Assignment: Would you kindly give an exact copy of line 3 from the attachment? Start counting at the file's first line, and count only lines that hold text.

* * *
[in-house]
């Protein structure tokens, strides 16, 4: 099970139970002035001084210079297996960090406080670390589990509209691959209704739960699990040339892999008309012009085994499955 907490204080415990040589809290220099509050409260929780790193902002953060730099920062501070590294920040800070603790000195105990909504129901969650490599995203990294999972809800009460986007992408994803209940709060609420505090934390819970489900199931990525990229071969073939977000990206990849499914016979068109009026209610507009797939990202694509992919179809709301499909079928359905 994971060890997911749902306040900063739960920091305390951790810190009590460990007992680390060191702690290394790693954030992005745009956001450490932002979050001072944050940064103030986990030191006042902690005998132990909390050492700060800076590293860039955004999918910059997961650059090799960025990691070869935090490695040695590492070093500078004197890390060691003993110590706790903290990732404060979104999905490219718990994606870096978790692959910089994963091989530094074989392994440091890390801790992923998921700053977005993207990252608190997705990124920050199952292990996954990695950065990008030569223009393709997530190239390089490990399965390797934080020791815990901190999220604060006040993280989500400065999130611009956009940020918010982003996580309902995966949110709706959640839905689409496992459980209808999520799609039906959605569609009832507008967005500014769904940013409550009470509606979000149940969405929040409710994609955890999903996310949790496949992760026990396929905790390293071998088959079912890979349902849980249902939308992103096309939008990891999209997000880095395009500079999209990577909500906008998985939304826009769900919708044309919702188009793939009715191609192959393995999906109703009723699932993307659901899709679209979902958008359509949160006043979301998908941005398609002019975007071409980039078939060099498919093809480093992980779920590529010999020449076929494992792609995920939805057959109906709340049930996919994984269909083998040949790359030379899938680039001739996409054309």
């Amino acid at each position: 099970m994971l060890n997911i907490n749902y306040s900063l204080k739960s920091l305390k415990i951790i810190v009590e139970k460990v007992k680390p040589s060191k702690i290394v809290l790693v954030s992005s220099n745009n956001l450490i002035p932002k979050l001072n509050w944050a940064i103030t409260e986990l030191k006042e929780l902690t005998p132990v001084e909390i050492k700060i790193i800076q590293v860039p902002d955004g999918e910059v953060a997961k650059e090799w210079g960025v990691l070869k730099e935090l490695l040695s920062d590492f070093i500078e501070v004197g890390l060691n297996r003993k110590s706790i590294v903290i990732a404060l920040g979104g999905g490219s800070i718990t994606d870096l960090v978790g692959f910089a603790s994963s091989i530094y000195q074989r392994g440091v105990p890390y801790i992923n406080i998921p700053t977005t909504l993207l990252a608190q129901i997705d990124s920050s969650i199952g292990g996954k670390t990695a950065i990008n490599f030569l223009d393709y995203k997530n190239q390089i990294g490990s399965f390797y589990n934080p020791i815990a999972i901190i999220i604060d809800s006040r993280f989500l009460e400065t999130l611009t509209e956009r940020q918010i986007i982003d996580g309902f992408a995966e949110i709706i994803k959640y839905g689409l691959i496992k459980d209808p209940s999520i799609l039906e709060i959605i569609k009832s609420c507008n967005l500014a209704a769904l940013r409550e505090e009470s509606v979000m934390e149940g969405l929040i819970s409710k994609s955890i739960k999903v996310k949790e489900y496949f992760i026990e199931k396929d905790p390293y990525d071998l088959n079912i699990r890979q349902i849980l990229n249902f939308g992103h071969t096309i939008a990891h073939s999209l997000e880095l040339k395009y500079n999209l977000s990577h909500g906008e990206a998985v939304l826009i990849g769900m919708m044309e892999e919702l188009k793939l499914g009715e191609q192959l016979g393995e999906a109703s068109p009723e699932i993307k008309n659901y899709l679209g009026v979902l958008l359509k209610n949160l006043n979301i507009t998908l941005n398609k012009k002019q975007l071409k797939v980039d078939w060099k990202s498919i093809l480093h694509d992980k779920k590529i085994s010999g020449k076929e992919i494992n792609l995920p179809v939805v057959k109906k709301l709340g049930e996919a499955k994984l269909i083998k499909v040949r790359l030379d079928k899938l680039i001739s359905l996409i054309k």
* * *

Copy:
């Amino acid at each position: 099970m994971l060890n997911i907490n749902y306040s900063l204080k739960s920091l305390k415990i951790i810190v009590e139970k460990v007992k680390p040589s060191k702690i290394v809290l790693v954030s992005s220099n745009n956001l450490i002035p932002k979050l001072n509050w944050a940064i103030t409260e986990l030191k006042e929780l902690t005998p132990v001084e909390i050492k700060i790193i800076q590293v860039p902002d955004g999918e910059v953060a997961k650059e090799w210079g960025v990691l070869k730099e935090l490695l040695s920062d590492f070093i500078e501070v004197g890390l060691n297996r003993k110590s706790i590294v903290i990732a404060l920040g979104g999905g490219s800070i718990t994606d870096l960090v978790g692959f910089a603790s994963s091989i530094y000195q074989r392994g440091v105990p890390y801790i992923n406080i998921p700053t977005t909504l993207l990252a608190q129901i997705d990124s920050s969650i199952g292990g996954k670390t990695a950065i990008n490599f030569l223009d393709y995203k997530n190239q390089i990294g490990s399965f390797y589990n934080p020791i815990a999972i901190i999220i604060d809800s006040r993280f989500l009460e400065t999130l611009t509209e956009r940020q918010i986007i982003d996580g309902f992408a995966e949110i709706i994803k959640y839905g689409l691959i496992k459980d209808p209940s999520i799609l039906e709060i959605i569609k009832s609420c507008n967005l500014a209704a769904l940013r409550e505090e009470s509606v979000m934390e149940g969405l929040i819970s409710k994609s955890i739960k999903v996310k949790e489900y496949f992760i026990e199931k396929d905790p390293y990525d071998l088959n079912i699990r890979q349902i849980l990229n249902f939308g992103h071969t096309i939008a990891h073939s999209l997000e880095l040339k395009y500079n999209l977000s990577h909500g906008e990206a998985v939304l826009i990849g769900m919708m044309e892999e919702l188009k793939l499914g009715e191609q192959l016979g393995e999906a109703s068109p009723e699932i993307k008309n659901y899709l679209g009026v979902l958008l359509k209610n949160l006043n979301i507009t998908l941005n398609k012009k002019q975007l071409k797939v980039d078939w060099k990202s498919i093809l480093h694509d992980k779920k590529i085994s010999g020449k076929e992919i494992n792609l995920p179809v939805v057959k109906k709301l709340g049930e996919a499955k994984l269909i083998k499909v040949r790359l030379d079928k899938l680039i001739s359905l996409i054309k």